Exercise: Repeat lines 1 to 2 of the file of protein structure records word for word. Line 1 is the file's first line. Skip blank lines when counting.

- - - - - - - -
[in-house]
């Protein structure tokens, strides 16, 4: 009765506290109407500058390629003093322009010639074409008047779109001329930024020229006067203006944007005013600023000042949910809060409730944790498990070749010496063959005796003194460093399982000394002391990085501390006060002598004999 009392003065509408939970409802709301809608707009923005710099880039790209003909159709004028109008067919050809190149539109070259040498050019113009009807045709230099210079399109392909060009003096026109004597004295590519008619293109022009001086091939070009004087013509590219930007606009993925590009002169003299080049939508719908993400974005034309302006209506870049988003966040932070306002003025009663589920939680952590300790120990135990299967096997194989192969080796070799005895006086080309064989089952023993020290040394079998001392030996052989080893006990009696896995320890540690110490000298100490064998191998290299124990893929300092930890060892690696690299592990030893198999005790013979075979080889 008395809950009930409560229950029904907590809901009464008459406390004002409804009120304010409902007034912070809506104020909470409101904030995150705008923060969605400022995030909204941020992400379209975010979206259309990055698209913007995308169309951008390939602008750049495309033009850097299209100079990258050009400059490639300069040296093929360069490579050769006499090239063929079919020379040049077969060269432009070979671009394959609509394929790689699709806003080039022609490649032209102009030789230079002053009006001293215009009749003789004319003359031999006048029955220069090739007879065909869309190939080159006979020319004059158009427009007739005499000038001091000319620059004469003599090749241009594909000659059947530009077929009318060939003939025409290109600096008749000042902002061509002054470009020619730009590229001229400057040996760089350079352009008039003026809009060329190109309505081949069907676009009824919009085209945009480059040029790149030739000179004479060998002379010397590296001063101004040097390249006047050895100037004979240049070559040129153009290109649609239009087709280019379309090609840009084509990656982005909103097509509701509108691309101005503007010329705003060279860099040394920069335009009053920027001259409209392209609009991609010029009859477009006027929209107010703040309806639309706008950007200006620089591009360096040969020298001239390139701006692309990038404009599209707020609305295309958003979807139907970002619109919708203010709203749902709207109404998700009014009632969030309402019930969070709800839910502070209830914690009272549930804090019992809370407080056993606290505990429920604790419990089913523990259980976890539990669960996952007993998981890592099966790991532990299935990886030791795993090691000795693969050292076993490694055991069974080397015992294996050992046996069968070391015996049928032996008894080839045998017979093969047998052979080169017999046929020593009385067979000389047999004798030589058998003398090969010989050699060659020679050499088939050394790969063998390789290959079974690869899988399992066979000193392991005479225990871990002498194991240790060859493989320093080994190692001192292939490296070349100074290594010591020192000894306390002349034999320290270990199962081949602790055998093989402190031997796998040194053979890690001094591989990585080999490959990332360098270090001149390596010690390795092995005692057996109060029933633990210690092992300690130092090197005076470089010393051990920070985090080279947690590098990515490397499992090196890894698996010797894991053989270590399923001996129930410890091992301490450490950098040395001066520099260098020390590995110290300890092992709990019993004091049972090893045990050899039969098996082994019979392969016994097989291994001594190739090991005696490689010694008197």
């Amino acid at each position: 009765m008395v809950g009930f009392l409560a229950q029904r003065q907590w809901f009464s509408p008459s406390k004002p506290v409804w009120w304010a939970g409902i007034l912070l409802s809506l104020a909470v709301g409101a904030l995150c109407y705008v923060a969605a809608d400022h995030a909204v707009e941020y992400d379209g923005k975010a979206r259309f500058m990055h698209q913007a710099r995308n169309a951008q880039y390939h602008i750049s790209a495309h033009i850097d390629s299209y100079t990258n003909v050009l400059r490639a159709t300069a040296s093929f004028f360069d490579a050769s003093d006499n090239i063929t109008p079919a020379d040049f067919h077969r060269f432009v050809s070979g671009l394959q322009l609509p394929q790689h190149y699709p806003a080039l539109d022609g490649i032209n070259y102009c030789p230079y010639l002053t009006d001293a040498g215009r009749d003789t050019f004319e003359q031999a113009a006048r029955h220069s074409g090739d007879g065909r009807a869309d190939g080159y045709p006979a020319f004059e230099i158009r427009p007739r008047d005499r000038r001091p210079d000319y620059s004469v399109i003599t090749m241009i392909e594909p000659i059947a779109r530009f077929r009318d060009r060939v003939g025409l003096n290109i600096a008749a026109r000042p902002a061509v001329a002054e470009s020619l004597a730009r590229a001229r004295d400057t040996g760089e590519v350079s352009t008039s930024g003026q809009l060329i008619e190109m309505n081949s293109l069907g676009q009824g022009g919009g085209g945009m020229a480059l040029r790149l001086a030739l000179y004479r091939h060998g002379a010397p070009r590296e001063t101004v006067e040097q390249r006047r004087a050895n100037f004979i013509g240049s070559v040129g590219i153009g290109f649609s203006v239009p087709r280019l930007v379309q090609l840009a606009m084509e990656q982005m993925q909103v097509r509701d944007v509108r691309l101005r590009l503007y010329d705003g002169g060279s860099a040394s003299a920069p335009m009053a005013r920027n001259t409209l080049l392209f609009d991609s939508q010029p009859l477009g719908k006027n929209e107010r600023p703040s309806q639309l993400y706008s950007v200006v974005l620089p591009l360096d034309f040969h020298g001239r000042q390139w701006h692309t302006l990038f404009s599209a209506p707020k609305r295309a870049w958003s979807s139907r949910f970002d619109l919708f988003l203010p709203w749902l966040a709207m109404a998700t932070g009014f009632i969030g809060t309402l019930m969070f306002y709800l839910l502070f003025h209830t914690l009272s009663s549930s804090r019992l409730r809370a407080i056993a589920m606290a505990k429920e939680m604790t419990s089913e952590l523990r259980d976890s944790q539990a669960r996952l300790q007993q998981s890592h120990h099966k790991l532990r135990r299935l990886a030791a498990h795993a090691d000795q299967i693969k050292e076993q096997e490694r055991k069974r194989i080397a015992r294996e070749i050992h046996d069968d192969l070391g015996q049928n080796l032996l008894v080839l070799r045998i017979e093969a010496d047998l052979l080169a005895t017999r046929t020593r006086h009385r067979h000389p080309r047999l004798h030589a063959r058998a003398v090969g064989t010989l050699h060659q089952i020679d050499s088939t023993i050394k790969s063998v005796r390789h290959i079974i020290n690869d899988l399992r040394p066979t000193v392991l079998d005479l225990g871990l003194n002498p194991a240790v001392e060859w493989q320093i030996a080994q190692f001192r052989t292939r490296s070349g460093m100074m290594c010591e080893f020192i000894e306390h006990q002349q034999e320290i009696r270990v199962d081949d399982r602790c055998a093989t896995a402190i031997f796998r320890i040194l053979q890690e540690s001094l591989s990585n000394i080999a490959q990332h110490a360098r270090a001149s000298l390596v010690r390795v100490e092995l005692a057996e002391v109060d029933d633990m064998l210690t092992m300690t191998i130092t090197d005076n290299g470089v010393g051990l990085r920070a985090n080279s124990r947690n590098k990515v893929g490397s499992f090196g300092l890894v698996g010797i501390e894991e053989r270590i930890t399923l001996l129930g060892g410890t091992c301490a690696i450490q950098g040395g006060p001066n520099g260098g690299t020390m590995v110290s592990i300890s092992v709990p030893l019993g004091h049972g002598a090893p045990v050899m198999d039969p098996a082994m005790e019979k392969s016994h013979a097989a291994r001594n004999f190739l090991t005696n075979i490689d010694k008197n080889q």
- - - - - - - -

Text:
[in-house]
């Protein structure tokens, strides 16, 4: 009765506290109407500058390629003093322009010639074409008047779109001329930024020229006067203006944007005013600023000042949910809060409730944790498990070749010496063959005796003194460093399982000394002391990085501390006060002598004999 009392003065509408939970409802709301809608707009923005710099880039790209003909159709004028109008067919050809190149539109070259040498050019113009009807045709230099210079399109392909060009003096026109004597004295590519008619293109022009001086091939070009004087013509590219930007606009993925590009002169003299080049939508719908993400974005034309302006209506870049988003966040932070306002003025009663589920939680952590300790120990135990299967096997194989192969080796070799005895006086080309064989089952023993020290040394079998001392030996052989080893006990009696896995320890540690110490000298100490064998191998290299124990893929300092930890060892690696690299592990030893198999005790013979075979080889 008395809950009930409560229950029904907590809901009464008459406390004002409804009120304010409902007034912070809506104020909470409101904030995150705008923060969605400022995030909204941020992400379209975010979206259309990055698209913007995308169309951008390939602008750049495309033009850097299209100079990258050009400059490639300069040296093929360069490579050769006499090239063929079919020379040049077969060269432009070979671009394959609509394929790689699709806003080039022609490649032209102009030789230079002053009006001293215009009749003789004319003359031999006048029955220069090739007879065909869309190939080159006979020319004059158009427009007739005499000038001091000319620059004469003599090749241009594909000659059947530009077929009318060939003939025409290109600096008749000042902002061509002054470009020619730009590229001229400057040996760089350079352009008039003026809009060329190109309505081949069907676009009824919009085209945009480059040029790149030739000179004479060998002379010397590296001063101004040097390249006047050895100037004979240049070559040129153009290109649609239009087709280019379309090609840009084509990656982005909103097509509701509108691309101005503007010329705003060279860099040394920069335009009053920027001259409209392209609009991609010029009859477009006027929209107010703040309806639309706008950007200006620089591009360096040969020298001239390139701006692309990038404009599209707020609305295309958003979807139907970002619109919708203010709203749902709207109404998700009014009632969030309402019930969070709800839910502070209830914690009272549930804090019992809370407080056993606290505990429920604790419990089913523990259980976890539990669960996952007993998981890592099966790991532990299935990886030791795993090691000795693969050292076993490694055991069974080397015992294996050992046996069968070391015996049928032996008894080839045998017979093969047998052979080169017999046929020593009385067979000389047999004798030589058998003398090969010989050699060659020679050499088939050394790969063998390789290959079974690869899988399992066979000193392991005479225990871990002498194991240790060859493989320093080994190692001192292939490296070349100074290594010591020192000894306390002349034999320290270990199962081949602790055998093989402190031997796998040194053979890690001094591989990585080999490959990332360098270090001149390596010690390795092995005692057996109060029933633990210690092992300690130092090197005076470089010393051990920070985090080279947690590098990515490397499992090196890894698996010797894991053989270590399923001996129930410890091992301490450490950098040395001066520099260098020390590995110290300890092992709990019993004091049972090893045990050899039969098996082994019979392969016994097989291994001594190739090991005696490689010694008197």